Unlike the Persistent Architecture of the standard-issue desktop keyboard, a chorded keyboard is an input device that allows a user to type in a chordal pattern. The advantages of chordal keyboards are that they allow their users to type with one hand, or while moving around. The Twiddler chorded keyboard is perhaps the most popular chorded keyboard in existence. It has been used by Steve Mann, Thad Starner and their respective students.
Various students at MIT and Carnegie Mellon University have used the Twiddler as the primary input device for class notes, everyday writing such as E-mail and even entire dissertations. When starting the MIT Wearable Computing Project, Georgia Tech and former MIT Media Lab professor Thad Starner issued every member a Twiddler as their primary text input device.  Twiddler was one of the first components Thad Starner bought when designing his wearable computer. Over time, the Twiddler and his wearable computer replaced his desktop computer. All of Starner's writing, including his PhD thesis, was written with the Twiddler.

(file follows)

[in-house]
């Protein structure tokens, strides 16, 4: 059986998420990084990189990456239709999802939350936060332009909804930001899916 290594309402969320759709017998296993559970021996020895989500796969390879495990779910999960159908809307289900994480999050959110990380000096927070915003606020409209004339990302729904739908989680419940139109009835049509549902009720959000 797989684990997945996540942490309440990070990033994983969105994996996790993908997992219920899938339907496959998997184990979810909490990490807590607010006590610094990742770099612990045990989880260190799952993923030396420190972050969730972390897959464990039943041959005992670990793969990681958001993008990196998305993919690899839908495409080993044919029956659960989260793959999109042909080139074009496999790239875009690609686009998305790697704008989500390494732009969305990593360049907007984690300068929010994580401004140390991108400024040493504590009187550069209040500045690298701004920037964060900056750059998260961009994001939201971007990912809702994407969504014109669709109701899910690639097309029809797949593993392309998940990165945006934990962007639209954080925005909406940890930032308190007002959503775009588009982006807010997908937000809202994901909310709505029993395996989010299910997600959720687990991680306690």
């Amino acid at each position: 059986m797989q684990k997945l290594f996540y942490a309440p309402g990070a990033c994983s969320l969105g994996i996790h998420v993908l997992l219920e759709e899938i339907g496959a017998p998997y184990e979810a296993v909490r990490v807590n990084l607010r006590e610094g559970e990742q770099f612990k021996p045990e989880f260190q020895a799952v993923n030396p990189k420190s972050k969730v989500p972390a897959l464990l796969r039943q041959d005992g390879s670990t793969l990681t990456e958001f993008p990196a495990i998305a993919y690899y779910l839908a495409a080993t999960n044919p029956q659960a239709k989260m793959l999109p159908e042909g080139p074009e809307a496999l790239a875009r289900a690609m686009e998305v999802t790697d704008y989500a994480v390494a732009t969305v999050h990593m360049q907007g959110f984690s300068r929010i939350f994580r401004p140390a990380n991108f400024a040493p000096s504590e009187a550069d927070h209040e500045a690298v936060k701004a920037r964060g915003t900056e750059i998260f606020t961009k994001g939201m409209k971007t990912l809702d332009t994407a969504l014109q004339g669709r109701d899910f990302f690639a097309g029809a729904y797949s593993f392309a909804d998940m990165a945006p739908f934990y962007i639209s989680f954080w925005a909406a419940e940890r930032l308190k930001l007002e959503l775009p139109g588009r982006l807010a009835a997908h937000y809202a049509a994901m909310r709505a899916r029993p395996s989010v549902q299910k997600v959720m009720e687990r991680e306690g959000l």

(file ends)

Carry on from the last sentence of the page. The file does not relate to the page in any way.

Thad Starner and others produced a research study on the various rates of one handed mobile input with the Twiddler and reported that some test subjects could achieve speeds of up to 60 wpm on the devices.. Starner found that many new users were up to 10 words a minute with a weekend's worth of practice, and current non-touch typists remark that it is easier than learning the desktop QWERTY keyboard".
- Starner, Thad. Research: Mobile Entry - Contextual Computing Group - College of Computing. Georgia Institute of Technology. http://www.cc.gatech.edu/~thad/030_research.htm Accessed Oct 2011.
- Starner, Thad. HandyKey Twiddler Testimonial. http://www.handykey.com/testimonials.html Accessed 15 April 2011.
- Starner, Thad. An Empirical Study of Typing Rates on mini-QWERTY Keyboards. CHI. Portland, OR. April 2005.
- Mann, Steve. Glogger: Wikipedia User Profile. Wikipedia.org. http://en.wikipedia.org/wiki/User:Glogger Accessed Jul 2011.